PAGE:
Fraioli, Deborah. A. Joan of Arc and the Hundred Years War. Westport, CT: Greenwood Press, 2005.

Spoto, Donald. Joan: the Mysterious Life of the Heretic who became a Saint. San Francisco: HarperSanFrancisco, 2007

Tompert, Ann. Joan of Arc: Heroine of France. Honesdale, PA: Boyds Mills Press, 2003.




Fleur de lis

“I loved my banner forty times better than my sword.” Joan of Arc

Joan of Arc’s banner depicted a fleur-de-lis pattern. The standard was made of white boucassin which is a material similar to bucrum, and fringed in silk. The words “Jesus Maria” were written on it. Banners come in three shapes: banner, standard and pennon. Joan of Arc’s banner was a standard banner. Refer to the photographs below.

Banner with fleur de lis design

Banner with fleur de lis design


Paper such as sketch paper, bond paper, watercolor paper (any size)


Water/container for water/soft bristle brushes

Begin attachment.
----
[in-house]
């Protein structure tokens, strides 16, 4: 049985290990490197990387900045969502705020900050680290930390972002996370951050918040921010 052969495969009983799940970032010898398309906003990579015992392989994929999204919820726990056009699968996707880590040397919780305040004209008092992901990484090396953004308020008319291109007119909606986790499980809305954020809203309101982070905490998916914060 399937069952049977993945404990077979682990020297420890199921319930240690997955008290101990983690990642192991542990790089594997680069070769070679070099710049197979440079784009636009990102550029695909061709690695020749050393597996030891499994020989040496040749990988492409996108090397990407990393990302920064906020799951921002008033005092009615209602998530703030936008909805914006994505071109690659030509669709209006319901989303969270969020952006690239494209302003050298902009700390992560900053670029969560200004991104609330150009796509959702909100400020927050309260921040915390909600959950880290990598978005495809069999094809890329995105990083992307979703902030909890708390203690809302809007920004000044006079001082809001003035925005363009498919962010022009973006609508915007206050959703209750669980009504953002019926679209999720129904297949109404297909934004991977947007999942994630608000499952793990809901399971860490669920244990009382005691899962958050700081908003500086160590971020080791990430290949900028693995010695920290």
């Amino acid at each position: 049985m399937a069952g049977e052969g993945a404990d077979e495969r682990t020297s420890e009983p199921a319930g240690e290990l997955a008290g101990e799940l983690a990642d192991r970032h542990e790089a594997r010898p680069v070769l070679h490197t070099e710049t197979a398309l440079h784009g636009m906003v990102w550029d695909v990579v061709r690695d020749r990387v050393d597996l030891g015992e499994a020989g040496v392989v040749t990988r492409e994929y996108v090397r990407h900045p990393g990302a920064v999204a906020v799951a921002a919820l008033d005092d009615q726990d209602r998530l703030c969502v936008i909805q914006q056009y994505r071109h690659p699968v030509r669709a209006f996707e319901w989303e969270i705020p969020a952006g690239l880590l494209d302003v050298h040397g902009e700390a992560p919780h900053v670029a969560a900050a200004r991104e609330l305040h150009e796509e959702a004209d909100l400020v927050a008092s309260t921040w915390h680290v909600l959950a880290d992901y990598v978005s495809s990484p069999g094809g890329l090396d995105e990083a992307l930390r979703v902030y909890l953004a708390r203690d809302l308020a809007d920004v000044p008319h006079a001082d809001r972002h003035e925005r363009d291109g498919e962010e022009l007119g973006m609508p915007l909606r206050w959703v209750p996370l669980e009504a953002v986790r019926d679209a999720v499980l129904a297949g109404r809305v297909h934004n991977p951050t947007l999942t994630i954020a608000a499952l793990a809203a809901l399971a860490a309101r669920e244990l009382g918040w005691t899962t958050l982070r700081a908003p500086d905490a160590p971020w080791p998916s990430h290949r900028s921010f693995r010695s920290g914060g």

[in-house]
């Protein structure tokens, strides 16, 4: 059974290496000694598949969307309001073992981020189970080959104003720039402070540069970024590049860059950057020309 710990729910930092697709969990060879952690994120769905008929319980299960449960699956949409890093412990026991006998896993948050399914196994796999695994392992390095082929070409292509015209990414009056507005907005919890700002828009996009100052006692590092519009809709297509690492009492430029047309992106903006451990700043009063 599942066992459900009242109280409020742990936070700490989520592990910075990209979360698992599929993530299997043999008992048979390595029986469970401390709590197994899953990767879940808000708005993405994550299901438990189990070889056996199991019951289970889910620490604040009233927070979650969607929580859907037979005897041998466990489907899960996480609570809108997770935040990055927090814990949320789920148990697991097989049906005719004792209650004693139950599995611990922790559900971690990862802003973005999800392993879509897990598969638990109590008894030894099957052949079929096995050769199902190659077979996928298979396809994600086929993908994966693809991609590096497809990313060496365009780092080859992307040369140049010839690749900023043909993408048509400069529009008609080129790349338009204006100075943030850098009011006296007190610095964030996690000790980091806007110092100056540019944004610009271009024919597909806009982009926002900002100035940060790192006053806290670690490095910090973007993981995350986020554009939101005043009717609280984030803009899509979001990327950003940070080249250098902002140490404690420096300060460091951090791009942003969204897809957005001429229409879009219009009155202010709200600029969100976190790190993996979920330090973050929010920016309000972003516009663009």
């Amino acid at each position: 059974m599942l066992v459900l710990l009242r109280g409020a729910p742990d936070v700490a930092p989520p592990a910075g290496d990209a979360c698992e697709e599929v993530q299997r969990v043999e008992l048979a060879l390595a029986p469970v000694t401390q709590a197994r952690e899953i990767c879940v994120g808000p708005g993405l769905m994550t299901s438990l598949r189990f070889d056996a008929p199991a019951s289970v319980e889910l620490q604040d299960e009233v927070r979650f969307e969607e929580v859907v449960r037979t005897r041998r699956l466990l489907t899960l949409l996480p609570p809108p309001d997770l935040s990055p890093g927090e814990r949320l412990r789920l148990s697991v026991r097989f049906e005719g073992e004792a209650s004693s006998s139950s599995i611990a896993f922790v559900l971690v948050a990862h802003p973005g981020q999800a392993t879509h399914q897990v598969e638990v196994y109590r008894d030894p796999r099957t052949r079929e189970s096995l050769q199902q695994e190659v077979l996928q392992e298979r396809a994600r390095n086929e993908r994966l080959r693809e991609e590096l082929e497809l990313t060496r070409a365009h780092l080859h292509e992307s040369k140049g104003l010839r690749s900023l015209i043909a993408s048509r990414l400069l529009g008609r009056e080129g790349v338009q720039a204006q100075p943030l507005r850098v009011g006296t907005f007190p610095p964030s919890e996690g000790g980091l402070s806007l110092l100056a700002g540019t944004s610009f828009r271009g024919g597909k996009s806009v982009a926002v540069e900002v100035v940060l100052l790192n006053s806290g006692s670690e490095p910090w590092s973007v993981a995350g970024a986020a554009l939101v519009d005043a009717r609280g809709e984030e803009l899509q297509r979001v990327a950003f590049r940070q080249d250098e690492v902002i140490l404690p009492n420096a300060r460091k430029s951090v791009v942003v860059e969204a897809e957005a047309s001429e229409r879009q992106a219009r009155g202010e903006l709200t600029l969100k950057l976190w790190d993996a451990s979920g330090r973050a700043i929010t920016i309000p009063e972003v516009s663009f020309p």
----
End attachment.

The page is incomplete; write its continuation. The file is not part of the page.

Colored pencils



Dowel rod


1) Joan of Arc’s banner symbolized the fight of the French people for their country’s independence from British rule. Make your own banner design for your team, school, scout troop or club.

2) Utilize designs that symbolize your team, troop, etc. Go to  a search engine like Google or Yahoo and research banner shapes. Decide if the banner will be a pennon, banner or standard and draw an outline first.

3) Draw the designs on the banner and color it  using any combination of materials.


For more information on fleur-de-lis designs: